How to Manage Mobile Devices with Windows Intune
In a previous article, I gave an introduction to Windows Intune, Microsoft’s cloud-based client management solution, and how it allows you to manage your Windows 8 clients in your company. While there I only discussed managing Windows 8 clients, in this article I’ll walk you through the necessary steps on how to manage any mobile device using Windows Intune.
Now, by “any mobile device” I should add that I mean the following:
- Windows 8 RT (eg. Microsoft Surface)
- iOS-based devices (as of OS 4.x)
- Android-based devices (as of OS 2.4) – this still relies on Exchange ActiveSync
Note: Natively managing mobile devices is only possible as of Windows Intune Wave D, which went live in mid-December 2012. Microsoft recently announced that if you already had a subscription before that date, you will be migrated to Wave D sometime around mid-February 2013.
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Mobile Device Management with Intune
Although most steps are similar to the standard Windows 8 client management, there are a few configurations to be done in the Windows Intune Administration Portal first. Another thing to note is this portal is using Silverlight, which doesn’t run in IE10 on Windows 8 RT.
Part 1: Enabling Mobile Device Management
- Logon to the Intune Administration console.
- Go to Administration/Mobile Device Management.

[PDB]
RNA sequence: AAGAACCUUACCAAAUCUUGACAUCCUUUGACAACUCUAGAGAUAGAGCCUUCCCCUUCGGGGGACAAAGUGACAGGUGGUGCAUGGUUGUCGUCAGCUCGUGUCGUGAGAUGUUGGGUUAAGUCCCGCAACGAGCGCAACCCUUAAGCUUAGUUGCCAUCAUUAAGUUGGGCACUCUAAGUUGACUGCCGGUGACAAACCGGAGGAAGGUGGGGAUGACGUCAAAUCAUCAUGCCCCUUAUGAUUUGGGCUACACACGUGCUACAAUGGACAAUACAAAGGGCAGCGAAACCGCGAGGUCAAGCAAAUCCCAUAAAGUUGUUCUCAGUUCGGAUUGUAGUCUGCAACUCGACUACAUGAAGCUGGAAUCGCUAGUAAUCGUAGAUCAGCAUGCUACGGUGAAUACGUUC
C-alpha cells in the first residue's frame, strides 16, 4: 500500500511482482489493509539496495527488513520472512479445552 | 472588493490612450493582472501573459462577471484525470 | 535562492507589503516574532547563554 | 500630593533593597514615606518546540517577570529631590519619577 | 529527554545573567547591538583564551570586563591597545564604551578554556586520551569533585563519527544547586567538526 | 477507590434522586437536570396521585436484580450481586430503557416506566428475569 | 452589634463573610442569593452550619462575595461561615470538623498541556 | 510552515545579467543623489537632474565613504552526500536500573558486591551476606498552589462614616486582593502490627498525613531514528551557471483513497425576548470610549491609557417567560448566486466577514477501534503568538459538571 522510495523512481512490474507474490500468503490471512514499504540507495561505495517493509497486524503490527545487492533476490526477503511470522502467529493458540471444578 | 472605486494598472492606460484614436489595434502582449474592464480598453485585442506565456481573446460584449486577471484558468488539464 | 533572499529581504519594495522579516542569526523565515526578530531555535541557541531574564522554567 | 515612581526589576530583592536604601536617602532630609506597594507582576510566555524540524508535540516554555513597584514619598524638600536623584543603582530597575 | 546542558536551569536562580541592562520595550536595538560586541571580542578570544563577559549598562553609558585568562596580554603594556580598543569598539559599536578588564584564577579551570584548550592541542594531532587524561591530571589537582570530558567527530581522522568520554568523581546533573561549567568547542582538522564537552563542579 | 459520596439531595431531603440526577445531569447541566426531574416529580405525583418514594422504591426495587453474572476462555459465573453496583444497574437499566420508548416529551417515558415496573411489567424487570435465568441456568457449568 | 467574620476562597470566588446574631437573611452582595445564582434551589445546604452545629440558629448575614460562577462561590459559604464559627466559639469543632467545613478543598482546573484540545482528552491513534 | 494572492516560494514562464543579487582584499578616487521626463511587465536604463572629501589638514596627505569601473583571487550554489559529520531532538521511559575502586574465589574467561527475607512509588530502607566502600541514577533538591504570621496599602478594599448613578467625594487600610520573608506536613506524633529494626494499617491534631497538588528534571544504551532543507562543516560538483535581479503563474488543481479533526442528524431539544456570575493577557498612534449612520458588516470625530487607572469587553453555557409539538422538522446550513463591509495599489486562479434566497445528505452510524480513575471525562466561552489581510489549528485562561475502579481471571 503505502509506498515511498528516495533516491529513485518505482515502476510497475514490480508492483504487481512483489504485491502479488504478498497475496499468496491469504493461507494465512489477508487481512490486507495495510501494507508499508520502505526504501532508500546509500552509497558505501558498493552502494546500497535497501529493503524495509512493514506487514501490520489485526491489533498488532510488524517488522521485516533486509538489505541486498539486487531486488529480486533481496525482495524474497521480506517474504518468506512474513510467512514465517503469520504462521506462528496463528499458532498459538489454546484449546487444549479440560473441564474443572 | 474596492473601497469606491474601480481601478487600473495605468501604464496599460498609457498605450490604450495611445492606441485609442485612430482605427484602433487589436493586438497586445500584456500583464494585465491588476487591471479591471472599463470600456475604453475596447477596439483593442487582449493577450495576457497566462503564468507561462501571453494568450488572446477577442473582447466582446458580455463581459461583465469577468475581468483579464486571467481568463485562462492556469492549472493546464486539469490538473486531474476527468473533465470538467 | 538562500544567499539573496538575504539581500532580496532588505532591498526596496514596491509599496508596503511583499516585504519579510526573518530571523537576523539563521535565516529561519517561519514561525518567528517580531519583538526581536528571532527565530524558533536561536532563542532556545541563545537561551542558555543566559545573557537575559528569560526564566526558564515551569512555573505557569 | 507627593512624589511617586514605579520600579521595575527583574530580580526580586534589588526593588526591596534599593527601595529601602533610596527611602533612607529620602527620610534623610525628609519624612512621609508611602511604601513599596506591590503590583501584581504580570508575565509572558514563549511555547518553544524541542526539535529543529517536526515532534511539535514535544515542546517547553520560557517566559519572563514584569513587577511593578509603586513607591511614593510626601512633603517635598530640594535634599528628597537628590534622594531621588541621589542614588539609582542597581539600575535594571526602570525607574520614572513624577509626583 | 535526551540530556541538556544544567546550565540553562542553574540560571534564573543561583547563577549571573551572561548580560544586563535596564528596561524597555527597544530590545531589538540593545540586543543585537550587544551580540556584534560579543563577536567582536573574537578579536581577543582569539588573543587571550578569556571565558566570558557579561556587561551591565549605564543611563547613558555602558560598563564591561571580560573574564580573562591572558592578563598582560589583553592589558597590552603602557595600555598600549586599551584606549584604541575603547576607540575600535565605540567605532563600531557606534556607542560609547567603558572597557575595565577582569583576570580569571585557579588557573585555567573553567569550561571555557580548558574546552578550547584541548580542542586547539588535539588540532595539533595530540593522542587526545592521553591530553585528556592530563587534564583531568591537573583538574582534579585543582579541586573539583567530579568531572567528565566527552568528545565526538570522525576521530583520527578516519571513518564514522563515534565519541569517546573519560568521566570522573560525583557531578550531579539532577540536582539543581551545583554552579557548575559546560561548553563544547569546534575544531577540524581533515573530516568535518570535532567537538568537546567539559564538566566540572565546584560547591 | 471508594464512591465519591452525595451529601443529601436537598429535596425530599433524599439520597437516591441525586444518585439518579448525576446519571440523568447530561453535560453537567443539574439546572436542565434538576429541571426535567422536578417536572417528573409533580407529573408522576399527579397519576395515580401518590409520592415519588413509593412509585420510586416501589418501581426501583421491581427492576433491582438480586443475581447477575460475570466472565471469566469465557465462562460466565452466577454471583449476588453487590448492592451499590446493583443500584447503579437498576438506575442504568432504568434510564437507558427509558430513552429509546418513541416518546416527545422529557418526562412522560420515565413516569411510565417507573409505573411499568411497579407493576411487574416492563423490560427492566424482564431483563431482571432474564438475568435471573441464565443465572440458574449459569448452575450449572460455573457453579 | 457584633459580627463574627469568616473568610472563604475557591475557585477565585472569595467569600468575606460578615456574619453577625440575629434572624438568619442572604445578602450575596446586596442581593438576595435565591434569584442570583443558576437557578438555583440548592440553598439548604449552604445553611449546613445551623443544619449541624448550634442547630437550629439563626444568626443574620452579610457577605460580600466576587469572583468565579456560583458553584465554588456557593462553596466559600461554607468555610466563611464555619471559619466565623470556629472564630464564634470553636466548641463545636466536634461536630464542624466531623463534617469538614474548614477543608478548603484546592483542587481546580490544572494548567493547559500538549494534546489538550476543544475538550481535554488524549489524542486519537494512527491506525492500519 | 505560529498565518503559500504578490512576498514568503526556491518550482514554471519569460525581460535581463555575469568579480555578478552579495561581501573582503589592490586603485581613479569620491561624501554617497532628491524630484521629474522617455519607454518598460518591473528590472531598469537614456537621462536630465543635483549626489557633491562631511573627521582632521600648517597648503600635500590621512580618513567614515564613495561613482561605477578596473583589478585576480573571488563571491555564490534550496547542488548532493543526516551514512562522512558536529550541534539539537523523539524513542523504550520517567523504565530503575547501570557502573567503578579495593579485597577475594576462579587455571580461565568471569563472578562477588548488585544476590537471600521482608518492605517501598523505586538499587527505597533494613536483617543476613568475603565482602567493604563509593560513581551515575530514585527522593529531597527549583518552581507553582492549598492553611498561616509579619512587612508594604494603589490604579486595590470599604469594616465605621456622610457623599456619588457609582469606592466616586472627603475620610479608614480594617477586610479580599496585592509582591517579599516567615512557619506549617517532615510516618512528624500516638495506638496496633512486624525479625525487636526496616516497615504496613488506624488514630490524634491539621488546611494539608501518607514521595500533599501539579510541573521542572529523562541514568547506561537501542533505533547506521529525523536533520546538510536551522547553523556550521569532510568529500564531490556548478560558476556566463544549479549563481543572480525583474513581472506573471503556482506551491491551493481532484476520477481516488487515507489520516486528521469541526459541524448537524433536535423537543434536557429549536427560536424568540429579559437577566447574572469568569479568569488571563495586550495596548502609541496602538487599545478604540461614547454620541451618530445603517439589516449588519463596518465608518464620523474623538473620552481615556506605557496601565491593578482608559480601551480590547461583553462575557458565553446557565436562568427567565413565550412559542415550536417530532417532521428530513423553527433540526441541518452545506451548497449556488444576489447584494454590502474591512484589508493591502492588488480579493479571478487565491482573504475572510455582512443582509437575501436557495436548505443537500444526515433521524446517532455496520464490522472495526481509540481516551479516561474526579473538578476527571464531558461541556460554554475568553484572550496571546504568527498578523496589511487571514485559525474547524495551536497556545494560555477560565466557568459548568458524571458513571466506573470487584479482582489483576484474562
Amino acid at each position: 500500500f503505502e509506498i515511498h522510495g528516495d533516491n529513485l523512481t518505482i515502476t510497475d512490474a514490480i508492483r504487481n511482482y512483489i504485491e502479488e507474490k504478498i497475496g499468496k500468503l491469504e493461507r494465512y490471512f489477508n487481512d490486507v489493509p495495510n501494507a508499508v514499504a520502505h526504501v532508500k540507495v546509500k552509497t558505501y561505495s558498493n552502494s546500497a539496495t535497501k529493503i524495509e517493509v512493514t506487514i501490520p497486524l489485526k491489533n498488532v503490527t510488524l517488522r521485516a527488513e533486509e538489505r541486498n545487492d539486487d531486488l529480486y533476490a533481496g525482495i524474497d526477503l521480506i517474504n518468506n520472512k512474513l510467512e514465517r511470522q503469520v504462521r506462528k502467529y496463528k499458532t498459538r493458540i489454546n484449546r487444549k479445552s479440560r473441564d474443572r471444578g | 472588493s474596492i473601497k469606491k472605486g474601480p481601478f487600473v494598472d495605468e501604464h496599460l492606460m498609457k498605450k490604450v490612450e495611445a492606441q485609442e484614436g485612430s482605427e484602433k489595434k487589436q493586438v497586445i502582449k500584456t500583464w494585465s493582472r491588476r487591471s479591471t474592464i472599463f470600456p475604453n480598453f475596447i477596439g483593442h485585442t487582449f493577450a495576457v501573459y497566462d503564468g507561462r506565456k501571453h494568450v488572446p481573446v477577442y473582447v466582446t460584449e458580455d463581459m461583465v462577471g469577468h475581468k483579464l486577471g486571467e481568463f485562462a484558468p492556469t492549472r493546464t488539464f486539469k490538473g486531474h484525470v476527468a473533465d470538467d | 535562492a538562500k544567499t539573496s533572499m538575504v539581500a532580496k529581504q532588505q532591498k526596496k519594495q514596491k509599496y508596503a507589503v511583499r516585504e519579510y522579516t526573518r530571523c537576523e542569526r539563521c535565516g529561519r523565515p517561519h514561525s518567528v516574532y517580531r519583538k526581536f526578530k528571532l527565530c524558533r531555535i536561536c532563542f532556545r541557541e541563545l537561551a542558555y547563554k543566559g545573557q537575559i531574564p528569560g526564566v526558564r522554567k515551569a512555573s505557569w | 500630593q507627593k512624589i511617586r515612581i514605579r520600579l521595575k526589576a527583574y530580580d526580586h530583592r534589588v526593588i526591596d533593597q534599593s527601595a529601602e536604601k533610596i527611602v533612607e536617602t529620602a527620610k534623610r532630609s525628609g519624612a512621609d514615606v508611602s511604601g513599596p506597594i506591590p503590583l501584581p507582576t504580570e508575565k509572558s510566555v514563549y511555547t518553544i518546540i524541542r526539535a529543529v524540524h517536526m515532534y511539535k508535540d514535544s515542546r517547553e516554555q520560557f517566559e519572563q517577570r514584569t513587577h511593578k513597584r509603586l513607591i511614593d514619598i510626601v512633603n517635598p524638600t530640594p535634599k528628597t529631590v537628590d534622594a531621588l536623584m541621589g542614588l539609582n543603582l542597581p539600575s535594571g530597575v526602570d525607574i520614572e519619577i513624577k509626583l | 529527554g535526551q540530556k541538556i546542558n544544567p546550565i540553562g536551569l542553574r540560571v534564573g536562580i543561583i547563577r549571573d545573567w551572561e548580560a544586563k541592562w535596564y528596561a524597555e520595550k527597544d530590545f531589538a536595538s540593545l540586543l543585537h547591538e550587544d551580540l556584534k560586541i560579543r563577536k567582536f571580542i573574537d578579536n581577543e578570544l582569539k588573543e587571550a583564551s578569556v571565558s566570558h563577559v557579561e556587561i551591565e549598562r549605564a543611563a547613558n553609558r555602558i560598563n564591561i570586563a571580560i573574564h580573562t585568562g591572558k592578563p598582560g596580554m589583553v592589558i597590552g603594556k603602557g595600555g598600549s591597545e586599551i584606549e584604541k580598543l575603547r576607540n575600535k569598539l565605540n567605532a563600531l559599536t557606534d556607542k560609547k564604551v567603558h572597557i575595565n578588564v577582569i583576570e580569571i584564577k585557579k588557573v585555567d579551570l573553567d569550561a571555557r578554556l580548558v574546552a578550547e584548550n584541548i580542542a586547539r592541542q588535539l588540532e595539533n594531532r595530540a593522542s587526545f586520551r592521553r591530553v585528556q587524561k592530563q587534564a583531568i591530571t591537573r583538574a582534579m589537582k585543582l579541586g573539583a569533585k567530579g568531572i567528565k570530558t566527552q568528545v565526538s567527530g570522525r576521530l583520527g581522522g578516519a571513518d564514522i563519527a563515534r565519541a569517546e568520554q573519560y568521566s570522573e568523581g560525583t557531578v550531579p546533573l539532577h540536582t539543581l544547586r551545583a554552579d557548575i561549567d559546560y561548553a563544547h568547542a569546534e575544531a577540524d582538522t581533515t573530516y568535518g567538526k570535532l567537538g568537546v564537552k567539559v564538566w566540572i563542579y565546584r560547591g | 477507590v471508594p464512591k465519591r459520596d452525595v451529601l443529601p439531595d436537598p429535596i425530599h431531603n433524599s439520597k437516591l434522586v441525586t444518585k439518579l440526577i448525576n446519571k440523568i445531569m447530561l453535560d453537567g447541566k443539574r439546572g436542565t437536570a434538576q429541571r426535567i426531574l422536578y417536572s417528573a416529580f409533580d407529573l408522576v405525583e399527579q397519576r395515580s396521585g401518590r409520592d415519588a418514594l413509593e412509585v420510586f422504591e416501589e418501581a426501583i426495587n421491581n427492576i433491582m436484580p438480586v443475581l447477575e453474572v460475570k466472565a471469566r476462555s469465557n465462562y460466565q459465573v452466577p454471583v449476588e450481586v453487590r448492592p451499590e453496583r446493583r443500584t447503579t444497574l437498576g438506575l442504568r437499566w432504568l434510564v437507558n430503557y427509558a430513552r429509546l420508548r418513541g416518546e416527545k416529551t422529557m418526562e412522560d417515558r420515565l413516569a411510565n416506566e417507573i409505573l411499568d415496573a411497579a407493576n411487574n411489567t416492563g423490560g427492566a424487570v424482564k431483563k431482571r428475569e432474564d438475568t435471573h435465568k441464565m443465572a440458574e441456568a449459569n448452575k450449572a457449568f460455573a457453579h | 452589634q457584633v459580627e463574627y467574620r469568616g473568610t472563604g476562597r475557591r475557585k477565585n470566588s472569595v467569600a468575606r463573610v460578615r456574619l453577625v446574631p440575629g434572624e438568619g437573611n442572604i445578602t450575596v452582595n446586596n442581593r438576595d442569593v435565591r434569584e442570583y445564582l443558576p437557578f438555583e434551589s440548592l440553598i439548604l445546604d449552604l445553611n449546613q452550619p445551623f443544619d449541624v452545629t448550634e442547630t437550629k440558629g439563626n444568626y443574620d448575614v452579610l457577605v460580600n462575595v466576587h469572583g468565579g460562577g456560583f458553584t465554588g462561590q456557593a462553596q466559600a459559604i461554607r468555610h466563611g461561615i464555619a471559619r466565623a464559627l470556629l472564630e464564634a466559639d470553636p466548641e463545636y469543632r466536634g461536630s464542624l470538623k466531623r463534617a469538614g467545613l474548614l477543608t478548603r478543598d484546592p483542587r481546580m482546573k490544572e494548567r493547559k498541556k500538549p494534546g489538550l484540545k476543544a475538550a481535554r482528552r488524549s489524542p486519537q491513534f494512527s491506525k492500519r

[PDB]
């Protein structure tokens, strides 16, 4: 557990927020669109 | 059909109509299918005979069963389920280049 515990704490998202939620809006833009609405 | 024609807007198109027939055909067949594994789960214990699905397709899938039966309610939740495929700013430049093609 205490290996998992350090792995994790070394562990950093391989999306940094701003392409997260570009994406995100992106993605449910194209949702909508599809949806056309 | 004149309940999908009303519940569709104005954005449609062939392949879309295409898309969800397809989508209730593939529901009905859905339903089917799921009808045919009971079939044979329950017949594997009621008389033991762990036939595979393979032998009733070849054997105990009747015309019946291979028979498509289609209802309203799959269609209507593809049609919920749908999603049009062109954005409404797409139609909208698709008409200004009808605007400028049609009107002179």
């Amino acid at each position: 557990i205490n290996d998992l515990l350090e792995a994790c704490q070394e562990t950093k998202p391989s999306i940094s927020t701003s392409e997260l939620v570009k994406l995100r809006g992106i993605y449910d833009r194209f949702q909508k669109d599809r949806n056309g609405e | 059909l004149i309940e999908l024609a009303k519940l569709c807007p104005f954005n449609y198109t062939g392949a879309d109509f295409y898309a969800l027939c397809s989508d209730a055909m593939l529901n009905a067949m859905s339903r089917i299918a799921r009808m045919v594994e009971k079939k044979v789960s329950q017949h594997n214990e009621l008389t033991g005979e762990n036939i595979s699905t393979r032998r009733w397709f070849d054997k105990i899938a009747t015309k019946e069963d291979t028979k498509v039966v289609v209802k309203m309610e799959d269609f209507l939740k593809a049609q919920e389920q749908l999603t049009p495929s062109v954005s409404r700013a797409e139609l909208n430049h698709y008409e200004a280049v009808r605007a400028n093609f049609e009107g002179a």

- In the upper right corner, under the Task pane choose Set Mobile Device Management Authority. A small popup will appear informing you a script is being launched in background to change these configuration settings. Close this.
- Once this step is complete, the different mobile device “groups” are available.
Part 2: Configuring Windows 8 RT device management
In this part, I’ll walk you through the required steps to configure Windows 8 RT device management.
- Select Windows 8 RT Mobile Device Management Setup.
- To allow automatic Windows Intune enrollment server detection, enter your chosen DNS created domain alias (the field domain name is a bit misleading for this configuration) in the foreseen field — for instance, Intuneenrollment.mycompany.com. You can apparently validate this by using the Test-Autodetection. (It didn’t really work for me while writing this article, but the message says it could take up to 72 hours.)
- While the next step — add sideloading key — looks really easy, I have to be honest, it is way more complex than it sounds. (Perhaps I’ll dedicate a future article on this topic alone!)
Let me explain the background of sideloading. Sideloading is the mechanism that allows you to install apps on your Windows 8 device. There is some confusion with the Windows 8 apps developer key. That key can be received for free by Microsoft, and it is required on any Windows 8 device on which you are developing Windows 8.